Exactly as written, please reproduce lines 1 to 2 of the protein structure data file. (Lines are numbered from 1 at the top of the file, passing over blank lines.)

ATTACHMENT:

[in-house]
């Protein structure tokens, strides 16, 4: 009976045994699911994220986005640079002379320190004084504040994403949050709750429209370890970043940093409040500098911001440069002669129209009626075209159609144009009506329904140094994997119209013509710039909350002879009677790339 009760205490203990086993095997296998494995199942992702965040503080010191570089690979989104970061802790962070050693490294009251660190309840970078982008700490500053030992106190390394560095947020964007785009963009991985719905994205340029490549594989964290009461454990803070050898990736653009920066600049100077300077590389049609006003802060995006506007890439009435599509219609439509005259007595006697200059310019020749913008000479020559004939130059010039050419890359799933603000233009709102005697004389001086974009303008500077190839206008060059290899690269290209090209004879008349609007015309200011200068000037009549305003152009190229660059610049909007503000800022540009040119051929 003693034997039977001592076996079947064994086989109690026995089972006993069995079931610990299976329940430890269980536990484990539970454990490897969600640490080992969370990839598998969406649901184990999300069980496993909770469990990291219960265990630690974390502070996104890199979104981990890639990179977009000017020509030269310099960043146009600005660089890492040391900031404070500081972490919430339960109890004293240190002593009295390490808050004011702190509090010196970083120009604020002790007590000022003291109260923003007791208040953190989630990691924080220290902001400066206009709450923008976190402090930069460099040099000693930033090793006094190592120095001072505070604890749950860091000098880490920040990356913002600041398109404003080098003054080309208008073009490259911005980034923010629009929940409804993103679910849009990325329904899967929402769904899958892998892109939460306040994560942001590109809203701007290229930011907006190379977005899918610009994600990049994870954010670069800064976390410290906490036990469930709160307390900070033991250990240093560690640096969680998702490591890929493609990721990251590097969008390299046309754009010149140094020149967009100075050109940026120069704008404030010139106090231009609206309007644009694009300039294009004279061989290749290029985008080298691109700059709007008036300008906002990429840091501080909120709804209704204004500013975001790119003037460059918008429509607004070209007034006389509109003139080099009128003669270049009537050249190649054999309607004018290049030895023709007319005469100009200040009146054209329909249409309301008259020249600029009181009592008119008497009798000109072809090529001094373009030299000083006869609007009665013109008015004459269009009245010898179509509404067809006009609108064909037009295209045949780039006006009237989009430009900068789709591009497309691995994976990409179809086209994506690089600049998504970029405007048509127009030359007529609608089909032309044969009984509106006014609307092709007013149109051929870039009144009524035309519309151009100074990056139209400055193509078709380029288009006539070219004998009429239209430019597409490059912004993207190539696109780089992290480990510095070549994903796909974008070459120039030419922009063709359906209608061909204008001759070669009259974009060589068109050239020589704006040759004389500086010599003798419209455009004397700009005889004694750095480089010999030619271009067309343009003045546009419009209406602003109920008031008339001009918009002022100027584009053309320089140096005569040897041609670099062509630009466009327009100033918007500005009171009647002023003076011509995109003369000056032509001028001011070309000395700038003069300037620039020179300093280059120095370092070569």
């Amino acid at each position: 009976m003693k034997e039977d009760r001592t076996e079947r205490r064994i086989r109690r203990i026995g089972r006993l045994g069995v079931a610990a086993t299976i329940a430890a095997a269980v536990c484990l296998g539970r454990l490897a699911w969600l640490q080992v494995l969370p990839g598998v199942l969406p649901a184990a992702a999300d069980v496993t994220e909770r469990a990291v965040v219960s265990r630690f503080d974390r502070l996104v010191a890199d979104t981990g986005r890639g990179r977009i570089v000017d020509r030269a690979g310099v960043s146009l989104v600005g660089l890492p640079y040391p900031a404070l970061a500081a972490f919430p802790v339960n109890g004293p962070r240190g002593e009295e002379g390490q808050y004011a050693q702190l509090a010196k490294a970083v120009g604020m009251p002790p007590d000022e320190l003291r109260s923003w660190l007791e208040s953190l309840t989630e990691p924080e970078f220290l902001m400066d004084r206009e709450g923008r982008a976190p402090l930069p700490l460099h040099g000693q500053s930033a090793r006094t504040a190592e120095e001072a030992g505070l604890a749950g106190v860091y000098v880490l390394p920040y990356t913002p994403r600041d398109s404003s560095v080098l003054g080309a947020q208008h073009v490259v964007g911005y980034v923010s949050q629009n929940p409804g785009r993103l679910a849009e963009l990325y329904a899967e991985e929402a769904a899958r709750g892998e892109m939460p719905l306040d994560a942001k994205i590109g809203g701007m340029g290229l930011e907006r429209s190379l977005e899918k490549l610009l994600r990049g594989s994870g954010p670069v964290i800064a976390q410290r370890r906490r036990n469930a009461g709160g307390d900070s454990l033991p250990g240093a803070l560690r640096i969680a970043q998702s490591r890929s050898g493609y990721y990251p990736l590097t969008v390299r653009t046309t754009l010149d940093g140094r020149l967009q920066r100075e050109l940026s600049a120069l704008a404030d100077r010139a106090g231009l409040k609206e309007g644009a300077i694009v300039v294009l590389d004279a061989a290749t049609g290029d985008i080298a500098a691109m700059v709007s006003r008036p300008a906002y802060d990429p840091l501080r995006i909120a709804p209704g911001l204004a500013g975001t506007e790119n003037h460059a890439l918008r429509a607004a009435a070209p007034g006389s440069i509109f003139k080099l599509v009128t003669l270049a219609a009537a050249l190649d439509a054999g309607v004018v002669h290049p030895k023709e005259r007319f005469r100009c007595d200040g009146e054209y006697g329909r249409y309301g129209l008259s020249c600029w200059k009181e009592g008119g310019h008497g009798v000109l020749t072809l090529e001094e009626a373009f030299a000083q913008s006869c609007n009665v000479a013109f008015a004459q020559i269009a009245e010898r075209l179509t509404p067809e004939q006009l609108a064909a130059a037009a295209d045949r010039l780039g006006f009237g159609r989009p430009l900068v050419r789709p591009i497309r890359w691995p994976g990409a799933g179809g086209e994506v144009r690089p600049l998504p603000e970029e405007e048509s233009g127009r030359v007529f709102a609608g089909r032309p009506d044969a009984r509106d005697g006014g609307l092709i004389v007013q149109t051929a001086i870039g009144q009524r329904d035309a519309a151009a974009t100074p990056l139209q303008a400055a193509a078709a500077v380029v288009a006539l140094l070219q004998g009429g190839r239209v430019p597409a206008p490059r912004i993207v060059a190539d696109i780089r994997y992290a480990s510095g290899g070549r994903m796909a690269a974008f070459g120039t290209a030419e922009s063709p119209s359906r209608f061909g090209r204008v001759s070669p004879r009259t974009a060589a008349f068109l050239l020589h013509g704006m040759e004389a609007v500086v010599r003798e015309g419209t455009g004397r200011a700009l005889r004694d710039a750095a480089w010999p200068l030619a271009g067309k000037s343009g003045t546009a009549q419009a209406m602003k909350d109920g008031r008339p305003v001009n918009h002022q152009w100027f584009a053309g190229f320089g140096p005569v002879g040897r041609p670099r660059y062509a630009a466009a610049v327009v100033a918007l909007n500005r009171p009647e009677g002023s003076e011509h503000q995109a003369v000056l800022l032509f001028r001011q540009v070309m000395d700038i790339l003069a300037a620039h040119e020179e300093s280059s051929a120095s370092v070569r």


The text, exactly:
[in-house]
């Protein structure tokens, strides 16, 4: 009976045994699911994220986005640079002379320190004084504040994403949050709750429209370890970043940093409040500098911001440069002669129209009626075209159609144009009506329904140094994997119209013509710039909350002879009677790339 009760205490203990086993095997296998494995199942992702965040503080010191570089690979989104970061802790962070050693490294009251660190309840970078982008700490500053030992106190390394560095947020964007785009963009991985719905994205340029490549594989964290009461454990803070050898990736653009920066600049100077300077590389049609006003802060995006506007890439009435599509219609439509005259007595006697200059310019020749913008000479020559004939130059010039050419890359799933603000233009709102005697004389001086974009303008500077190839206008060059290899690269290209090209004879008349609007015309200011200068000037009549305003152009190229660059610049909007503000800022540009040119051929 003693034997039977001592076996079947064994086989109690026995089972006993069995079931610990299976329940430890269980536990484990539970454990490897969600640490080992969370990839598998969406649901184990999300069980496993909770469990990291219960265990630690974390502070996104890199979104981990890639990179977009000017020509030269310099960043146009600005660089890492040391900031404070500081972490919430339960109890004293240190002593009295390490808050004011702190509090010196970083120009604020002790007590000022003291109260923003007791208040953190989630990691924080220290902001400066206009709450923008976190402090930069460099040099000693930033090793006094190592120095001072505070604890749950860091000098880490920040990356913002600041398109404003080098003054080309208008073009490259911005980034923010629009929940409804993103679910849009990325329904899967929402769904899958892998892109939460306040994560942001590109809203701007290229930011907006190379977005899918610009994600990049994870954010670069800064976390410290906490036990469930709160307390900070033991250990240093560690640096969680998702490591890929493609990721990251590097969008390299046309754009010149140094020149967009100075050109940026120069704008404030010139106090231009609206309007644009694009300039294009004279061989290749290029985008080298691109700059709007008036300008906002990429840091501080909120709804209704204004500013975001790119003037460059918008429509607004070209007034006389509109003139080099009128003669270049009537050249190649054999309607004018290049030895023709007319005469100009200040009146054209329909249409309301008259020249600029009181009592008119008497009798000109072809090529001094373009030299000083006869609007009665013109008015004459269009009245010898179509509404067809006009609108064909037009295209045949780039006006009237989009430009900068789709591009497309691995994976990409179809086209994506690089600049998504970029405007048509127009030359007529609608089909032309044969009984509106006014609307092709007013149109051929870039009144009524035309519309151009100074990056139209400055193509078709380029288009006539070219004998009429239209430019597409490059912004993207190539696109780089992290480990510095070549994903796909974008070459120039030419922009063709359906209608061909204008001759070669009259974009060589068109050239020589704006040759004389500086010599003798419209455009004397700009005889004694750095480089010999030619271009067309343009003045546009419009209406602003109920008031008339001009918009002022100027584009053309320089140096005569040897041609670099062509630009466009327009100033918007500005009171009647002023003076011509995109003369000056032509001028001011070309000395700038003069300037620039020179300093280059120095370092070569």